LOS ANGELES — I get loyalty cards from nail salons, coffee shops and carwashes, but the only one I can ever keep safe is from Jichan’s Onigiri-ya in Monterey Park. The busy rice ball shop sells warm, tender, generously filled onigiri shaped to order, and after collecting 10 stamps on its cards of goofy, grinning, cartoon onigiri, diners get a single rice ball on the house.
It’s just a few bites, but it’s a thrill. Will my bonus onigiri be stained purple with salty, pickled plums, and wrapped in a giant, frilly-edged perilla leaf? Or will it hold a piece of silky broiled salmon, the edges of the rice dark and crisp from the grill? I’m drawn to the onigiri made with rice that’s soaked in dashi, but if the pickled eggplant onigiri is on the menu, everything else just fades away.
When Jichan’s owners, Joe Miyano and Akira Yoshimura, were growing up, onigiri was their comfort food. Mr. Miyano’s grandfather, who grew and pickled his own plums in Chiba, shaped onigiri with homemade umeboshi for his grandson’s breakfast. The owners were also inspired by Musubi Cafe Iyasume, a chain that specializes in Hawaiian-style rice balls, known as musubi.
They wondered why fresh onigiri weren’t more commonly found on restaurant menus, and weren’t valued like the nigiri capped with slivers of fish at sushi bars.
Though nigiri and onigiri share a similar technique — hand-formed pieces of rice — the two are completely different. In part, that’s because of the way the genres are generally perceived — one luxurious and professional, the other inexpensive and domestic. In her book “Rice Craft,” the writer Sonoko Sakai put it this way: “Sushi is made by a chef; onigiri is made by moms.”
Though that rule has plenty of exceptions, it may help to explain the divide. While there are regional (and household) rice ball traditions, onigiri is driven by the playfulness and practicality of home cooks.
Your favorite pickle in the fridge? Chop it up and put it in some onigiri. A tiny piece of fish from yesterday’s dinner? Season it with some yuzu juice and a little mayonnaise and put it in some onigiri, stretching it into a new meal.
One of my favorite rice balls at the moment is the simple ume shiso onigiri, or the crunchy hemp and chia seed onigiri, at Super Rich, David Wynn’s onigiri shop in Echo Park. I love how if you’re taking the food to go, the kitchen packs large sheets of nori separately, so you can wrap at your leisure, and the seaweed doesn’t get soggy.
Part of the appeal of onigiri is that it’s so portable. If made with thought and care, a good rice ball won’t deteriorate after a bumpy ride in the car, or a little time in the refrigerator. When Mr. Yoshimura visited 7-Eleven locations in Tokyo, he was struck by the hanjuku nigiri in their aisles — a marinated, soft-boiled egg, strapped to a seasoned rice ball with an extra-wide seatbelt of nori. It inspired Jichan’s onsen nigiri, with its soft, sticky, molten yolk.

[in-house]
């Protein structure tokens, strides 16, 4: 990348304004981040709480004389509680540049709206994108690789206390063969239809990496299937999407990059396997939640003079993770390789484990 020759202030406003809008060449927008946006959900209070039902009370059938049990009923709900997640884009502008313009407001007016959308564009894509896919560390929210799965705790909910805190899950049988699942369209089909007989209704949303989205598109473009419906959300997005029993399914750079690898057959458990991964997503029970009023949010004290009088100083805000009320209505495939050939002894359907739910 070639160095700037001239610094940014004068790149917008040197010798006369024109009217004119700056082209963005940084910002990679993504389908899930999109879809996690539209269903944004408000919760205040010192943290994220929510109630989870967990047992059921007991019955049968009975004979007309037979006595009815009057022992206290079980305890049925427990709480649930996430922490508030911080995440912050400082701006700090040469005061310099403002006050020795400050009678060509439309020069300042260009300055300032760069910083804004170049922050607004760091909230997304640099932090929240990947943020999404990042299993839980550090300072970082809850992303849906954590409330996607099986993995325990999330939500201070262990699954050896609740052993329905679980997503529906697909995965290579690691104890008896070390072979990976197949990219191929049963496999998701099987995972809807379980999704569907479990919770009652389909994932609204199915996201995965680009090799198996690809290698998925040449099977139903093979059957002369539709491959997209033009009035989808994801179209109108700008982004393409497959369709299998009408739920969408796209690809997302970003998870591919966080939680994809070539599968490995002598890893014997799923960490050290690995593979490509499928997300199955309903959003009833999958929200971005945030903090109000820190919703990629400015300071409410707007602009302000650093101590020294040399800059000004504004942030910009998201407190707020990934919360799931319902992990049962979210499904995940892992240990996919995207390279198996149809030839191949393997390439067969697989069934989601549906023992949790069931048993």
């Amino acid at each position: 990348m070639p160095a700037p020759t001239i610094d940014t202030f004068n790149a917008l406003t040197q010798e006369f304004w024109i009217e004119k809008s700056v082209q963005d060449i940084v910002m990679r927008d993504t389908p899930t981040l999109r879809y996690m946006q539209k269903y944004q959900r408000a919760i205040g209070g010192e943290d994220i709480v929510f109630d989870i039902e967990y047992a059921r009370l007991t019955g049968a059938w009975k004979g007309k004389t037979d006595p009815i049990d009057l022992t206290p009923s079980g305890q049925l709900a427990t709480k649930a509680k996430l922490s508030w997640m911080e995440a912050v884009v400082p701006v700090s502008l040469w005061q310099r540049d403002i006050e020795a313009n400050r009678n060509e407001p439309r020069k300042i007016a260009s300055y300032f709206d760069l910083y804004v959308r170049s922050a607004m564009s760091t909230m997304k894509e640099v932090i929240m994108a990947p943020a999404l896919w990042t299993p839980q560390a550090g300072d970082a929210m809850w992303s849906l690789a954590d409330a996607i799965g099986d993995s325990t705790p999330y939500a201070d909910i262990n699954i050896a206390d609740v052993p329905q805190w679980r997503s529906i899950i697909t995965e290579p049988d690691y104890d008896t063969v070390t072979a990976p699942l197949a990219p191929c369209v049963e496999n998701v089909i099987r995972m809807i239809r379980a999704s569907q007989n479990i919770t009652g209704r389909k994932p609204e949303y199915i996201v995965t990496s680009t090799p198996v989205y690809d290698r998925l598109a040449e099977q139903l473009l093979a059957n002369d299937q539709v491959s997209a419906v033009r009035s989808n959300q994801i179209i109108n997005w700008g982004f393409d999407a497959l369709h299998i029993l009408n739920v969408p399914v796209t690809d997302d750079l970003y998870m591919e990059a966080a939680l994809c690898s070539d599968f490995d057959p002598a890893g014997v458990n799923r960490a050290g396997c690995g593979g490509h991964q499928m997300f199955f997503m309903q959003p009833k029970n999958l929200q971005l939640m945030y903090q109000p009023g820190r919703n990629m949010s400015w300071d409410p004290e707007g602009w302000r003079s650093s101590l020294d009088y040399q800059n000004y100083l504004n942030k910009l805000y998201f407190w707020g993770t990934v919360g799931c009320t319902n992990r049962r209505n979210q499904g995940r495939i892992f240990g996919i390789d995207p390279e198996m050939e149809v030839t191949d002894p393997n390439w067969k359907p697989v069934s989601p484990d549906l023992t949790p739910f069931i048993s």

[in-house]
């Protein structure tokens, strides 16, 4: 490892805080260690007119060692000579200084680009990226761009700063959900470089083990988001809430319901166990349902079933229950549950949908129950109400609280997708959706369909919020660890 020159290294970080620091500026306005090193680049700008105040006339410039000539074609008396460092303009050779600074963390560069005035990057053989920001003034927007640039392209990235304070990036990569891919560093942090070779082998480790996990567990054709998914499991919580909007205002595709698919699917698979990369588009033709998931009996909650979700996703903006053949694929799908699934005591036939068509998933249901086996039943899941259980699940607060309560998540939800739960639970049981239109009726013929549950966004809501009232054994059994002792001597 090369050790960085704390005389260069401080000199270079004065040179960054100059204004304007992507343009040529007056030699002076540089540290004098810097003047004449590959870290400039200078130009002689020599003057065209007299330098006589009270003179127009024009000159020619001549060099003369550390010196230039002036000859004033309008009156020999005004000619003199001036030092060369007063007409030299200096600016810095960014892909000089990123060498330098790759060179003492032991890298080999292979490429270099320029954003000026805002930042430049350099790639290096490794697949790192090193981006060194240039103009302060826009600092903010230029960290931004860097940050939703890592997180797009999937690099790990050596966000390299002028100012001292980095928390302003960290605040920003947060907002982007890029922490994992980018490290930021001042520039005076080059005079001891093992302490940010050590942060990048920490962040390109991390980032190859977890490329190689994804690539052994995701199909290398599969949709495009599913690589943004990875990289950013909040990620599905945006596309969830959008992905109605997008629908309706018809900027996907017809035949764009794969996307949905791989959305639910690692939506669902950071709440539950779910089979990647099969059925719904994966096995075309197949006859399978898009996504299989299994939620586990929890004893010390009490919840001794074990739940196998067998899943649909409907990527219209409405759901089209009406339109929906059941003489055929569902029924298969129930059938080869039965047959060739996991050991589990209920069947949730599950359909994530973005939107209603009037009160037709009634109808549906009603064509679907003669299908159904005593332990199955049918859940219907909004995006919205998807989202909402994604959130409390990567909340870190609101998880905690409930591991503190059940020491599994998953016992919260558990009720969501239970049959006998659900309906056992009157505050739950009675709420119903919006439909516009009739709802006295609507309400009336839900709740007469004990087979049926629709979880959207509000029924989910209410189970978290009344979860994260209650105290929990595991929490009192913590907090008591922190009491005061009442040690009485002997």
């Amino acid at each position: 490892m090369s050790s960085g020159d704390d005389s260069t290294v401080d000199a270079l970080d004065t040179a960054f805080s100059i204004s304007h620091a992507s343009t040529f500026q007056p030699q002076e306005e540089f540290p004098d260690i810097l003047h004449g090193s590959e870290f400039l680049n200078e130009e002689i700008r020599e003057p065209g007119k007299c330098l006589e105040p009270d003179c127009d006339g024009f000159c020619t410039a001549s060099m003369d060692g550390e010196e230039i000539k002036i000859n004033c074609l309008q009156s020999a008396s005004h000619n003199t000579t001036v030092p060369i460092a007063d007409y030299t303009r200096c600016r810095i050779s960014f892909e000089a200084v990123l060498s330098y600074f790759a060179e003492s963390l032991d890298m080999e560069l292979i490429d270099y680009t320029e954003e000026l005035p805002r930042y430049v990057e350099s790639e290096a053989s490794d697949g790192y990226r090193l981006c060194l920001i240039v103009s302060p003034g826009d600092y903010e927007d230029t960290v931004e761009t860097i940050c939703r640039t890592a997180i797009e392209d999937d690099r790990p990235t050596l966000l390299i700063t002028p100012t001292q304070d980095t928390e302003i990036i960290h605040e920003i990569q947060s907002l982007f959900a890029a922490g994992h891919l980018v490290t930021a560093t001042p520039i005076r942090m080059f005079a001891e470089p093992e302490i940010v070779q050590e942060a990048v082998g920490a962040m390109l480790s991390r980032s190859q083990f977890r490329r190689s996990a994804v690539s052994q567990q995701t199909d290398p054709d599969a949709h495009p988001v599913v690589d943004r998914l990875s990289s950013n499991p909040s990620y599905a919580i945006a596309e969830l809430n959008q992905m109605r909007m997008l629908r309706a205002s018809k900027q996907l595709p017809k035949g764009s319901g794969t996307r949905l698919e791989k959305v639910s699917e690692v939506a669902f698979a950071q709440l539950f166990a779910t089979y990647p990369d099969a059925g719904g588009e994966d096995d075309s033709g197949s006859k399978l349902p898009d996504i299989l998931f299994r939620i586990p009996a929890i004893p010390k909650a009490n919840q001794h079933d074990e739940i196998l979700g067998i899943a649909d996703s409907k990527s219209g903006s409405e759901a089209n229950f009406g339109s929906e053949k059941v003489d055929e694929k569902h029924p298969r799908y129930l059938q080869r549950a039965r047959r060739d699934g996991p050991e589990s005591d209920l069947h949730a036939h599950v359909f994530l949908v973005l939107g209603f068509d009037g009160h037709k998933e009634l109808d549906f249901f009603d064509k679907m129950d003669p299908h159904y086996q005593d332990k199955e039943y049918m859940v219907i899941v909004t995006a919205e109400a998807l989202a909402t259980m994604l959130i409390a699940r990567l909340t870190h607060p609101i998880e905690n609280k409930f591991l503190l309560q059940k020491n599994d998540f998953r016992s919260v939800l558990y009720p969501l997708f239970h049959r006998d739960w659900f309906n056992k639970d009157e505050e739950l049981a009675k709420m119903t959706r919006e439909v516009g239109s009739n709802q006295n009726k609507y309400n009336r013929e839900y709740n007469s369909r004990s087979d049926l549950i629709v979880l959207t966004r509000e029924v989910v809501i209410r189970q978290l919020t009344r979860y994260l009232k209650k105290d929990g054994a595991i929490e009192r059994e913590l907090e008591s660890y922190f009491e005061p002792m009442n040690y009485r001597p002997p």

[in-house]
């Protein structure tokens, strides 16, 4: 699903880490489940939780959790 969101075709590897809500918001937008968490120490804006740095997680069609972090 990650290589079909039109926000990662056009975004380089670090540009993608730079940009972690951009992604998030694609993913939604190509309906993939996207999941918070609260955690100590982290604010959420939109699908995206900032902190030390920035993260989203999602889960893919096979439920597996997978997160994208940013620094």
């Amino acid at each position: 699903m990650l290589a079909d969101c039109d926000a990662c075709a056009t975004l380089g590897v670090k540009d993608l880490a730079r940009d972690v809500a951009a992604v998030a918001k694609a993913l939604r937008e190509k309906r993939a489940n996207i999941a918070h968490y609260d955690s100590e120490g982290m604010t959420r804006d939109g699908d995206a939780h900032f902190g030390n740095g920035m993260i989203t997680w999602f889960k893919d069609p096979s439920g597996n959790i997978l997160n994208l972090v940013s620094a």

Still, the best onigiri is always just-made, still warm, the rice tender all the way through. The form holds, the grains cling together, but lightly. The rice hasn’t been smushed. The rice hasn’t been overcooked, either. The rice has absolutely no bite, but it’s not remotely mushy. It’s not that the fillings don’t matter, it’s just that the rice matters most.
Most onigiri shops use sushi rice, or some variety of short-grained sticky rice, and it’s not unusual to see large, singing rice cookers on their counters. Jichan’s kitchen works with Tamanishiki, a short-grain rice they were thrilled to find growing locally. (Mr. Miyano referred to it as “the Rolls-Royce of sushi rice.”) And at Super Rich, Mr. Wynn uses a blend of imported Akitakomachi and Koshihikari rice.
Rike, a sleek onigiri shop in downtown Los Angeles, shapes its onigiri with pearly Yukitsubaki grown in the Niigata Prefecture. Hisato Takenouchi, who owns the Japanese accessory brand Nana-nana, opened Rike in 2019, and his shop’s well-groomed onigiri almost give his fashion background away. The rice balls are unusually dainty and pretty, minuscule compared with the hulking musubi I love with thick slices of Spam, or the onigiri wrapped around fried chicken thighs.
Rike’s rice balls are teeny, filled with shreds of mock meat dressed in curry sauce, or flecked with shiso. They demand a photograph, by the window, in the good light. But this isn’t a complaint as much as an advisory: Order a few extra.
Jichan’s Onigiri-ya, 1975 Portrero Grande Drive, Suite A, Monterey Park, Calif.; 626-782-7754; jichansonigiri.com
Rike, 228 East First Street, Los Angeles; 213-265-7673; rike-dtla.com
Super Rich, 1814 West Sunset Boulevard, Echo Park; 213-822-2103; superrich.la
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